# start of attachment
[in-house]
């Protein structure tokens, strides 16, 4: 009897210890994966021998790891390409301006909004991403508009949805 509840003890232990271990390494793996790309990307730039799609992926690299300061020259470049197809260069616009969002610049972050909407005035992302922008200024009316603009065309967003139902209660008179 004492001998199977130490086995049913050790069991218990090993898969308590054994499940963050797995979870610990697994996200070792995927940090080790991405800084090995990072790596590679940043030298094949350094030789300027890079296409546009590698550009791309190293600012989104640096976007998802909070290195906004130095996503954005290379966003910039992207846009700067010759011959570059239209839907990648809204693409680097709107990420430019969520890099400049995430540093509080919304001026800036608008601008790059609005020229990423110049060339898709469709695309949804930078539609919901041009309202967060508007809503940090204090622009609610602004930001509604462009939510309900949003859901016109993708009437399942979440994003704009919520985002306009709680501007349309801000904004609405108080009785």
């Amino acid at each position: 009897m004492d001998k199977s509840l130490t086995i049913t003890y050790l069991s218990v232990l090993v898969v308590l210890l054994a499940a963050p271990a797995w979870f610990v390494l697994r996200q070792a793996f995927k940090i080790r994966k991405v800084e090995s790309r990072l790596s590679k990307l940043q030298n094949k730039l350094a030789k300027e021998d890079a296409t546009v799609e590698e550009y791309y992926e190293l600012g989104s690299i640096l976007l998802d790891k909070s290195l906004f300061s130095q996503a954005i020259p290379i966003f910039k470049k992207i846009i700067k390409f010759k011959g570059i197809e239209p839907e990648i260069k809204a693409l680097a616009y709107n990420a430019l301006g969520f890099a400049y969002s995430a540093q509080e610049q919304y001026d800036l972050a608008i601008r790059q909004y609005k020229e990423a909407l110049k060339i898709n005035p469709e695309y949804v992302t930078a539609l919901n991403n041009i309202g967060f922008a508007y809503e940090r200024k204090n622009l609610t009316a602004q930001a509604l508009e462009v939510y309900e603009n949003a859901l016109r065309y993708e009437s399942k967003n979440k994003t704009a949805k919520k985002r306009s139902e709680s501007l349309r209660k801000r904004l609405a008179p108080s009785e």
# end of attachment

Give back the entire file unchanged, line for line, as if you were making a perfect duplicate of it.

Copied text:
[in-house]
């Protein structure tokens, strides 16, 4: 009897210890994966021998790891390409301006909004991403508009949805 509840003890232990271990390494793996790309990307730039799609992926690299300061020259470049197809260069616009969002610049972050909407005035992302922008200024009316603009065309967003139902209660008179 004492001998199977130490086995049913050790069991218990090993898969308590054994499940963050797995979870610990697994996200070792995927940090080790991405800084090995990072790596590679940043030298094949350094030789300027890079296409546009590698550009791309190293600012989104640096976007998802909070290195906004130095996503954005290379966003910039992207846009700067010759011959570059239209839907990648809204693409680097709107990420430019969520890099400049995430540093509080919304001026800036608008601008790059609005020229990423110049060339898709469709695309949804930078539609919901041009309202967060508007809503940090204090622009609610602004930001509604462009939510309900949003859901016109993708009437399942979440994003704009919520985002306009709680501007349309801000904004609405108080009785």
């Amino acid at each position: 009897m004492d001998k199977s509840l130490t086995i049913t003890y050790l069991s218990v232990l090993v898969v308590l210890l054994a499940a963050p271990a797995w979870f610990v390494l697994r996200q070792a793996f995927k940090i080790r994966k991405v800084e090995s790309r990072l790596s590679k990307l940043q030298n094949k730039l350094a030789k300027e021998d890079a296409t546009v799609e590698e550009y791309y992926e190293l600012g989104s690299i640096l976007l998802d790891k909070s290195l906004f300061s130095q996503a954005i020259p290379i966003f910039k470049k992207i846009i700067k390409f010759k011959g570059i197809e239209p839907e990648i260069k809204a693409l680097a616009y709107n990420a430019l301006g969520f890099a400049y969002s995430a540093q509080e610049q919304y001026d800036l972050a608008i601008r790059q909004y609005k020229e990423a909407l110049k060339i898709n005035p469709e695309y949804v992302t930078a539609l919901n991403n041009i309202g967060f922008a508007y809503e940090r200024k204090n622009l609610t009316a602004q930001a509604l508009e462009v939510y309900e603009n949003a859901l016109r065309y993708e009437s399942k967003n979440k994003t704009a949805k919520k985002r306009s139902e709680s501007l349309r209660k801000r904004l609405a008179p108080s009785e």